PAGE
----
The U.S. Department of Health and Human Services (HHS) enhanced standards to improve the privacy and security of consumer health data under the Health Insurance Portability and Accountability Act of 1996 (HIPAA). The final omnibus rule greatly enhances a patient’s privacy protections, provides individuals new rights to their health information, and strengthens the government’s ability to enforce the law.
Among others, below are some of the significant changes to existing regulations since HIPAA was enacted over fifteen years ago:
- modification to the standard for reporting breaches of unsecured personal health information (PHI);
- extension of HHS enforcement authority over business associates;
- expansion of the definition of the term business associate to include Health Information Organizations, E-prescribing Gateways, entities that provide data transmission services for PHI and which require routine access to such PHI, and personal health record vendors;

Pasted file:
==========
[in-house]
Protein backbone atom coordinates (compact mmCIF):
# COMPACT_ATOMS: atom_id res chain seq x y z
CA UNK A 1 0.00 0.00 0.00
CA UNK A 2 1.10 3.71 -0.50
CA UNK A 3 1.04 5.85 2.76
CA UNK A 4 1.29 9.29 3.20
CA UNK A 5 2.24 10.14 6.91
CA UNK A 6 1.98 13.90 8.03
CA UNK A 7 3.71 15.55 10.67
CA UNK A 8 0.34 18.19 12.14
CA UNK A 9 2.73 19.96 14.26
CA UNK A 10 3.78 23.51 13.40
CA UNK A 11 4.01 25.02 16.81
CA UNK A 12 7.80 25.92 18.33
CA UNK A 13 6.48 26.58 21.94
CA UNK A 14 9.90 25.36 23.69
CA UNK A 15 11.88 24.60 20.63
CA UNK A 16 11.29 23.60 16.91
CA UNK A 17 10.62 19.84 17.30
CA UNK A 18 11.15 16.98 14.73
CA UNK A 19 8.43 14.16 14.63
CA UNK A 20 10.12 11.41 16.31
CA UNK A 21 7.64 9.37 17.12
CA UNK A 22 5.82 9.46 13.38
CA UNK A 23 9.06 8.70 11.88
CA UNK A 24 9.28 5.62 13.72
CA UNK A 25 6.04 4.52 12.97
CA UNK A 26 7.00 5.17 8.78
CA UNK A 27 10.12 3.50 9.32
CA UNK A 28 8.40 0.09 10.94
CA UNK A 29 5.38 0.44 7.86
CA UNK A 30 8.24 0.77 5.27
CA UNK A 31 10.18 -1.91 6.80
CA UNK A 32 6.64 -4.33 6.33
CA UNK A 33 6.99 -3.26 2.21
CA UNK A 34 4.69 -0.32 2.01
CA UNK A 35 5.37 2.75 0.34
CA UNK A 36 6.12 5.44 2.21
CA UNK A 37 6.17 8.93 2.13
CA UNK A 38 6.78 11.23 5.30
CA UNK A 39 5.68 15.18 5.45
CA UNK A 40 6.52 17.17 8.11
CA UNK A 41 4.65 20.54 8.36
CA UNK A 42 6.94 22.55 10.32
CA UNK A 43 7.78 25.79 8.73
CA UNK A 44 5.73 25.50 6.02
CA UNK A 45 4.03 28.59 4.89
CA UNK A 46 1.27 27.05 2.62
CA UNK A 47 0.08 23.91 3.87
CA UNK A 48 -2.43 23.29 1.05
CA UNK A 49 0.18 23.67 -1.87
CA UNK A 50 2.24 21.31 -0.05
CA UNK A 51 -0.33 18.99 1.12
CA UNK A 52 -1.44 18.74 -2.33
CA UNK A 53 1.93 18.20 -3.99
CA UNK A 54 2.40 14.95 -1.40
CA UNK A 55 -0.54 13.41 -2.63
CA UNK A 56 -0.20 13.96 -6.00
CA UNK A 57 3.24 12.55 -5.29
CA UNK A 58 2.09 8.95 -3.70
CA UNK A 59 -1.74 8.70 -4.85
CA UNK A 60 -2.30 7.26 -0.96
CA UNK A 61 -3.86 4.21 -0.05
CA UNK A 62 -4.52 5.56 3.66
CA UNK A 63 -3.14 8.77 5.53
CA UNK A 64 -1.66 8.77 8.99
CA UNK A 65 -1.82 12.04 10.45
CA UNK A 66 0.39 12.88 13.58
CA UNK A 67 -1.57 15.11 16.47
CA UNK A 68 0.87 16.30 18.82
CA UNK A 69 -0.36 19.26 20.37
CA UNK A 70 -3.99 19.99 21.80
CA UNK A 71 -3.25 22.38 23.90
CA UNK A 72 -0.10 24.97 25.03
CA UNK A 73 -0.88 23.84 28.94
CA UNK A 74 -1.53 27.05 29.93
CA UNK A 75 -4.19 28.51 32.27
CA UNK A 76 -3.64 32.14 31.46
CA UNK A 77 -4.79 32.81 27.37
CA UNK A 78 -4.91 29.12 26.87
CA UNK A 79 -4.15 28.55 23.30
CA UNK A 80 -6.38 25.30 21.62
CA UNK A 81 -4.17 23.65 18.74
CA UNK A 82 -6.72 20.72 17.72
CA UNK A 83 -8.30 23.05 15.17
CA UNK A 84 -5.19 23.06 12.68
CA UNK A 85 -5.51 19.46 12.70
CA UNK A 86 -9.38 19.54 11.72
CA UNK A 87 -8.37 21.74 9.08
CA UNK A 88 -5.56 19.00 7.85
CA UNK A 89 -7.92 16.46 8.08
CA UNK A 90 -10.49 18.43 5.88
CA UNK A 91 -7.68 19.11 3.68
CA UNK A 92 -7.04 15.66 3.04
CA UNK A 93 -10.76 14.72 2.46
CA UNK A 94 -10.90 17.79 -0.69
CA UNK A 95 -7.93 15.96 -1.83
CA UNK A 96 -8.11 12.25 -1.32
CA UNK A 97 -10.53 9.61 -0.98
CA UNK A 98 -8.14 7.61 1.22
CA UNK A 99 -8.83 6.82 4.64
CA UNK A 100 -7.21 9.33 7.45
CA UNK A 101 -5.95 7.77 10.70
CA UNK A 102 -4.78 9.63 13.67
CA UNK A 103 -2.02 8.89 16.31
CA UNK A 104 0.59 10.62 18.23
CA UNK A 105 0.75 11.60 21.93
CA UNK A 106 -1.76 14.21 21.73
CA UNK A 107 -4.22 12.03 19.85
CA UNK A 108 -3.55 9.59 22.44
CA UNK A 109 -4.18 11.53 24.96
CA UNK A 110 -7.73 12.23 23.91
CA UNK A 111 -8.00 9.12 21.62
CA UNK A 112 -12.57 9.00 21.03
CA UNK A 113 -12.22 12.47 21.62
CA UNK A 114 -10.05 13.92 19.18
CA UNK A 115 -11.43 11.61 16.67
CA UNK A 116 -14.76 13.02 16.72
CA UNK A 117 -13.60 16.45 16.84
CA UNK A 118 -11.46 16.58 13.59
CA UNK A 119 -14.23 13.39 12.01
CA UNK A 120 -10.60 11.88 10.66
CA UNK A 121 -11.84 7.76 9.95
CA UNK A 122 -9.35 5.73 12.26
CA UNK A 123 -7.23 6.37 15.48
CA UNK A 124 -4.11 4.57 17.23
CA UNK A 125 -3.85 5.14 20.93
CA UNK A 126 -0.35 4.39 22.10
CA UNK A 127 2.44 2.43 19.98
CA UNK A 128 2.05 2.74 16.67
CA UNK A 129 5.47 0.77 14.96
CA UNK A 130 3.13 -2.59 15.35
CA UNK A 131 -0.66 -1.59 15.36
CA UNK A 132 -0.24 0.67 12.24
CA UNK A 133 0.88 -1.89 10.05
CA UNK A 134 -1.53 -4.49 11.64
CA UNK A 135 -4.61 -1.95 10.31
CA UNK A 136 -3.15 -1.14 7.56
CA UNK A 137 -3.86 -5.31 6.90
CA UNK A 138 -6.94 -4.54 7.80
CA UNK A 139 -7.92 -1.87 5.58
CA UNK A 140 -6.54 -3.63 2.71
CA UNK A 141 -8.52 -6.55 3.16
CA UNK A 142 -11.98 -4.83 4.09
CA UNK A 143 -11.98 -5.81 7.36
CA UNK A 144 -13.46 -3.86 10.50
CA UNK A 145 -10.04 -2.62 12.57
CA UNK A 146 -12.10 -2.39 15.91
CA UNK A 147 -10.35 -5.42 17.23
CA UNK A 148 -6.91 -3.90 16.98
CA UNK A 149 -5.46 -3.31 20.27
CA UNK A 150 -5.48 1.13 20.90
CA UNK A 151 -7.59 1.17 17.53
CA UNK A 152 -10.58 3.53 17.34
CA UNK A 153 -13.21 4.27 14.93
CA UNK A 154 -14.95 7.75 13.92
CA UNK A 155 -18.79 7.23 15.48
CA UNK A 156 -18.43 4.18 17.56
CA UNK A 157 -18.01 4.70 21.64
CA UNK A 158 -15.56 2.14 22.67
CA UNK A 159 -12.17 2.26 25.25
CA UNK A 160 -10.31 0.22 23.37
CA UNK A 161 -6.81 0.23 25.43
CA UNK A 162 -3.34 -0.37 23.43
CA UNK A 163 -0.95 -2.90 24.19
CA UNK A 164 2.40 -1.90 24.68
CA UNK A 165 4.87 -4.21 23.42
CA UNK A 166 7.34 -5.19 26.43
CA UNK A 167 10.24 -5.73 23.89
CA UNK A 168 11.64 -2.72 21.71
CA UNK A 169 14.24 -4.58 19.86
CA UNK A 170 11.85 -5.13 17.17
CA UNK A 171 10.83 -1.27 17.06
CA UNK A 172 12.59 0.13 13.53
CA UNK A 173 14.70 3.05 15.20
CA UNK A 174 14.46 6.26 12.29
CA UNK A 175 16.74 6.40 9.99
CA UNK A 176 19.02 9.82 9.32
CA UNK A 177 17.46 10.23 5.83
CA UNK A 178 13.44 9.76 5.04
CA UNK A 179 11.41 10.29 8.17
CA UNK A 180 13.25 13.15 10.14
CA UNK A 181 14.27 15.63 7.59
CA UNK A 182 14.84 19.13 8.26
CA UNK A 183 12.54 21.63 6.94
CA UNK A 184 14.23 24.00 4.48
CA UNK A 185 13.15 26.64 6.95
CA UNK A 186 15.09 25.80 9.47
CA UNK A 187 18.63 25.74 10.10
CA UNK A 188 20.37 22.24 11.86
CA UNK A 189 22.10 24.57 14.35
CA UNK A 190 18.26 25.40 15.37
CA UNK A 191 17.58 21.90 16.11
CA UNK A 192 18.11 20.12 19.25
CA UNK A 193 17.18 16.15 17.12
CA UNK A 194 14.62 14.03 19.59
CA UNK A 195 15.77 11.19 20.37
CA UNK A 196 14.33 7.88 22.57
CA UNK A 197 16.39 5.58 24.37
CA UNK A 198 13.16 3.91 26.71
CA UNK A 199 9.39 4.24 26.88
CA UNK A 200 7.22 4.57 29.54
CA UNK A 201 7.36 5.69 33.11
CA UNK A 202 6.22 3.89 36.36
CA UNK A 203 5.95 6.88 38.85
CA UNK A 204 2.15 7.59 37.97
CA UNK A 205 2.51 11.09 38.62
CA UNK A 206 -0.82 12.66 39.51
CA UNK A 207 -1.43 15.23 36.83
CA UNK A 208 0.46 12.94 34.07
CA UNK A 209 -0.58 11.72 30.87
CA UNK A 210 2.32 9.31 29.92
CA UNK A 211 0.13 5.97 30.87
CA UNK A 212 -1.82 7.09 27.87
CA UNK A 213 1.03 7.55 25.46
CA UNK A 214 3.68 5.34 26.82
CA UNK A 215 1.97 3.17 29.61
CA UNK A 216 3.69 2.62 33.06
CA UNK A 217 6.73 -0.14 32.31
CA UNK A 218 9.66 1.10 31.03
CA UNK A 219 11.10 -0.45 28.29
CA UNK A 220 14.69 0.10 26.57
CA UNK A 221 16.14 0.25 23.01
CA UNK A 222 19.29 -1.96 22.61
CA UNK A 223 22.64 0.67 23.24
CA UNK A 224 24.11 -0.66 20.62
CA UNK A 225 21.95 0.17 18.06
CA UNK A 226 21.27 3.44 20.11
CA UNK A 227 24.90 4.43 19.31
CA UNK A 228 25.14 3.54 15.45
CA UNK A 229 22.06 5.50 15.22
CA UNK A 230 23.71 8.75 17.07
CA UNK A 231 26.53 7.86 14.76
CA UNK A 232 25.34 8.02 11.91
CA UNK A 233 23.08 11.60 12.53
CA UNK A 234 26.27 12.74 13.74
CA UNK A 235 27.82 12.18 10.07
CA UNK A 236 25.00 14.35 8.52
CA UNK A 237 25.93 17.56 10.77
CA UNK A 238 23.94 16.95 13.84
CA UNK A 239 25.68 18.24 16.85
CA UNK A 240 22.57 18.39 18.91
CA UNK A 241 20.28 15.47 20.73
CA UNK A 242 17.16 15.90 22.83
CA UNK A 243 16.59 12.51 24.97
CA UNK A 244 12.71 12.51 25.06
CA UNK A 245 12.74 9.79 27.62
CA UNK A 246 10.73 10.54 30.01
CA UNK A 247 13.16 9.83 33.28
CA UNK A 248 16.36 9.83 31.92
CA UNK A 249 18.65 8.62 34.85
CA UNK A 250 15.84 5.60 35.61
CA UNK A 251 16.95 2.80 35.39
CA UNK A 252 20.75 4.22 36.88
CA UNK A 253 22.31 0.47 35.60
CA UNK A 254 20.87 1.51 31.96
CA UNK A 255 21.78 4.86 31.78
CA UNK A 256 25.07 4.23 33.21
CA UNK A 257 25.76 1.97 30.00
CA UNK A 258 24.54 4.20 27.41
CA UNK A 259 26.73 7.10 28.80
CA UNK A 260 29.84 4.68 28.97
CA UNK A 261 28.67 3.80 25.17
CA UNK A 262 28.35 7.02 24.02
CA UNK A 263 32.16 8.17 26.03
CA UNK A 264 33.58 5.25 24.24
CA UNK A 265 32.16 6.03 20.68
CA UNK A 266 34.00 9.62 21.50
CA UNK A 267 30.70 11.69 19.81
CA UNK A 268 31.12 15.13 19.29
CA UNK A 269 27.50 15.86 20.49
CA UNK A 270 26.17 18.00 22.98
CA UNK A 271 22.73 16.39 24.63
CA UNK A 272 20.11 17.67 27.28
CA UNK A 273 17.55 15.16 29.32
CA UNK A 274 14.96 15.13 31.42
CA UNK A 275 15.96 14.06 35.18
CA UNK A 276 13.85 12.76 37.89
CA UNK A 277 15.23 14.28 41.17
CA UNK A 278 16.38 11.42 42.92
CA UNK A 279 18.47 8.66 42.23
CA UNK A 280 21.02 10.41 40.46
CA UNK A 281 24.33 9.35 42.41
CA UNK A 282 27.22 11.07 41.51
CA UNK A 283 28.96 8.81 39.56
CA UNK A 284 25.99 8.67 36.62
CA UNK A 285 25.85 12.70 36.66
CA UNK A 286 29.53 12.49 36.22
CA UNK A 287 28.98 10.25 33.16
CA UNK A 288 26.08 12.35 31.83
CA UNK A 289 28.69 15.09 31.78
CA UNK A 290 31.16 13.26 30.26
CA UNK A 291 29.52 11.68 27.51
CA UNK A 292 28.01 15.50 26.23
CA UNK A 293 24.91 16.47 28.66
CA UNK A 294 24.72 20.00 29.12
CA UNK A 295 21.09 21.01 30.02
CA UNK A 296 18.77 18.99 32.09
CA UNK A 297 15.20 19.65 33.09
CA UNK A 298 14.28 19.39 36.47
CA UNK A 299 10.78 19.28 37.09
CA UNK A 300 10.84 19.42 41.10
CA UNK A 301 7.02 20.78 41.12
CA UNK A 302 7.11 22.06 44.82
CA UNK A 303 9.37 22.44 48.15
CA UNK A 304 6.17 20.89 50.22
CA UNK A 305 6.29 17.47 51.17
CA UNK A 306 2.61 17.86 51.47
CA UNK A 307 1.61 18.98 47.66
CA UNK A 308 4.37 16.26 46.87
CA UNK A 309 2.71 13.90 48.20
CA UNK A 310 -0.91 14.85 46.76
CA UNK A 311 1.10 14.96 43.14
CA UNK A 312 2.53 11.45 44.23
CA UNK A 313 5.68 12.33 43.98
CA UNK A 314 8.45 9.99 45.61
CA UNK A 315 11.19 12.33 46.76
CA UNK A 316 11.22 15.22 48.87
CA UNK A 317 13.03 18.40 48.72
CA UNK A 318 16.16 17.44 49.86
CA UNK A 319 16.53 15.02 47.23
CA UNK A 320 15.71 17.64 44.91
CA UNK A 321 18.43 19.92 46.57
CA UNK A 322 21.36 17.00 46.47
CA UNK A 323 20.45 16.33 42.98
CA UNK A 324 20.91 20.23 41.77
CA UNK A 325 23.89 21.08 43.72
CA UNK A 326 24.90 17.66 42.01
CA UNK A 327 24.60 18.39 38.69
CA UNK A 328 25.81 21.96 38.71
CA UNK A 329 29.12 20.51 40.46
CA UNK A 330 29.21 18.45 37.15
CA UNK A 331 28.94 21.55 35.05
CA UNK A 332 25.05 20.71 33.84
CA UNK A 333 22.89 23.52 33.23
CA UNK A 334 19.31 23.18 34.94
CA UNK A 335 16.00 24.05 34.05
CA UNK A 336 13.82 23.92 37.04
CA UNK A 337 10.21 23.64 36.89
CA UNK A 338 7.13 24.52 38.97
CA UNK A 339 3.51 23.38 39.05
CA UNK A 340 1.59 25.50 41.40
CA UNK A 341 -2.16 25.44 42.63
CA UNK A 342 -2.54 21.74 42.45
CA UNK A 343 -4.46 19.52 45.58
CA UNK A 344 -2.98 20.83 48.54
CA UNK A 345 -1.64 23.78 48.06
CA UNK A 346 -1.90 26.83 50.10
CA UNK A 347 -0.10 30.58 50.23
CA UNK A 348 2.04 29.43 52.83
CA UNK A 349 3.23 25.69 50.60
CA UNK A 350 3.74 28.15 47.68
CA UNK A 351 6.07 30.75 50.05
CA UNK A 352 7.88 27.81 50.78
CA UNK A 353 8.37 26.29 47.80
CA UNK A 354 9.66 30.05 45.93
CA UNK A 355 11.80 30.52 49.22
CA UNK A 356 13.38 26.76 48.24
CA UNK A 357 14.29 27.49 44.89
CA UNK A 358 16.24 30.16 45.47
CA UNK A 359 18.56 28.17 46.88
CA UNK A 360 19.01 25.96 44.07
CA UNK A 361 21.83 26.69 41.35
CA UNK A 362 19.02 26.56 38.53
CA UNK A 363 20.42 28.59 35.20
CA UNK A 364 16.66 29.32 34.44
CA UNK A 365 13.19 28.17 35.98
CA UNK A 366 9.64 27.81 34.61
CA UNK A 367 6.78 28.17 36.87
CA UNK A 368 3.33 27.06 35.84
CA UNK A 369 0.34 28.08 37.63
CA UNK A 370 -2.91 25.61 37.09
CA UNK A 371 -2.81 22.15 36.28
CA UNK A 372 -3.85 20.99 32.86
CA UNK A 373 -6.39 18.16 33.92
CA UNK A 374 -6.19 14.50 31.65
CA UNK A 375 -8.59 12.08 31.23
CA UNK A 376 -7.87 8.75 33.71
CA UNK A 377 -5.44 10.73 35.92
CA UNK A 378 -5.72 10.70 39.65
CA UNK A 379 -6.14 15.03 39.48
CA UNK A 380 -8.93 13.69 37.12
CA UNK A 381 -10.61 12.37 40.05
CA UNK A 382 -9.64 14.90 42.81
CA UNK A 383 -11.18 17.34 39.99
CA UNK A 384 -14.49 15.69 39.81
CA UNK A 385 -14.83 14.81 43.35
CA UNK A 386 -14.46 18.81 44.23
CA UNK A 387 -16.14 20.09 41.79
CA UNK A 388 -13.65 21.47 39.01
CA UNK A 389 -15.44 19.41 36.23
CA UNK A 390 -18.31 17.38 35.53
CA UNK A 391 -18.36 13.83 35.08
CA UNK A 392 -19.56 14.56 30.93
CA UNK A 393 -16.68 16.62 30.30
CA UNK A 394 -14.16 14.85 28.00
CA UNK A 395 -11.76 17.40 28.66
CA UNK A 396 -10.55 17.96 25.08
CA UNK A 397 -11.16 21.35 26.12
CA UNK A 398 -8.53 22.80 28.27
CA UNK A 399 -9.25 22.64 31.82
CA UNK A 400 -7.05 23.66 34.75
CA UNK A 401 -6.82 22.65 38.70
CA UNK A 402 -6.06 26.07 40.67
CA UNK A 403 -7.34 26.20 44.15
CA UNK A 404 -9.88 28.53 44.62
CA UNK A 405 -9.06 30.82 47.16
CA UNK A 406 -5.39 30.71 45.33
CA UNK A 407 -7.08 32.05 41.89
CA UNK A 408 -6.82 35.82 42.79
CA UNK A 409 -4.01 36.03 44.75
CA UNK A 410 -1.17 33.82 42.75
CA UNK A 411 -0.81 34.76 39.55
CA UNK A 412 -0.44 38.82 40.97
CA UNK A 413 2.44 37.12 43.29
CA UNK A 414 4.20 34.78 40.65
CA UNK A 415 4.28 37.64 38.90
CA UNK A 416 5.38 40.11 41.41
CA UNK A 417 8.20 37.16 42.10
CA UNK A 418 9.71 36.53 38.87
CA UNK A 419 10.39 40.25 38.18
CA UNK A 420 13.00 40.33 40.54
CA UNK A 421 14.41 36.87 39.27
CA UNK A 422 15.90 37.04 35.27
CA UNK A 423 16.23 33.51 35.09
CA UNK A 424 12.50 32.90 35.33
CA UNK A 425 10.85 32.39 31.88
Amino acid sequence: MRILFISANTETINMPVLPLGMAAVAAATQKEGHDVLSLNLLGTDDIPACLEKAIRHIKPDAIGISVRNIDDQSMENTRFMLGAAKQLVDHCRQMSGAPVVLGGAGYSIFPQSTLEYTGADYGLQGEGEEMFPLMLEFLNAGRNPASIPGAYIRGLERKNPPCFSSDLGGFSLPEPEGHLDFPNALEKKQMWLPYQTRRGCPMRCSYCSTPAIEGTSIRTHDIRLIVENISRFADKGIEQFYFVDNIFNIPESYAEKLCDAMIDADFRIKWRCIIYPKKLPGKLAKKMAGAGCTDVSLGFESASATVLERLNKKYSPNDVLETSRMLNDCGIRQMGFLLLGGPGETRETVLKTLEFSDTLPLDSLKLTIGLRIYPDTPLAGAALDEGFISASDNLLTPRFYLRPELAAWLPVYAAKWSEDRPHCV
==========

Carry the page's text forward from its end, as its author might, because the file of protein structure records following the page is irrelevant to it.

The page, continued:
- modifications to the requirements for business associate agreements;
- new obligations for business associates to enter into business associate agreements with their own subcontractors;
- the removal of limitations on the liability of covered entities for the acts and omissions of business associates;
- changes to the requirements for notices of privacy practices;
- new limitations on the sale of PHI;
- new limitations on and clarifications concerning the use and disclosure of PHI for marketing;
- relaxation of certain limitations on the use of PHI for fundraising;
- improvement to the regulations concerning authorizations for the use or disclosure of PHI for research.
The HIPAA Privacy and Security Rules have focused on health care providers, health plans and other entities that process health insurance claims. The changes announced expand many of the requirements to business associates of these entities that receive protected health information, such as contractors and subcontractors. Some of the largest breaches reported to HHS have involved business associates. Penalties are increased for noncompliance based on the level of negligence with a maximum penalty of $1.5 million per violation. The changes also strengthen the Health Information Technology for Economic and Clinical Health (HITECH) Breach Notification requirements by clarifying when breaches of unsecured health information must be reported to HHS.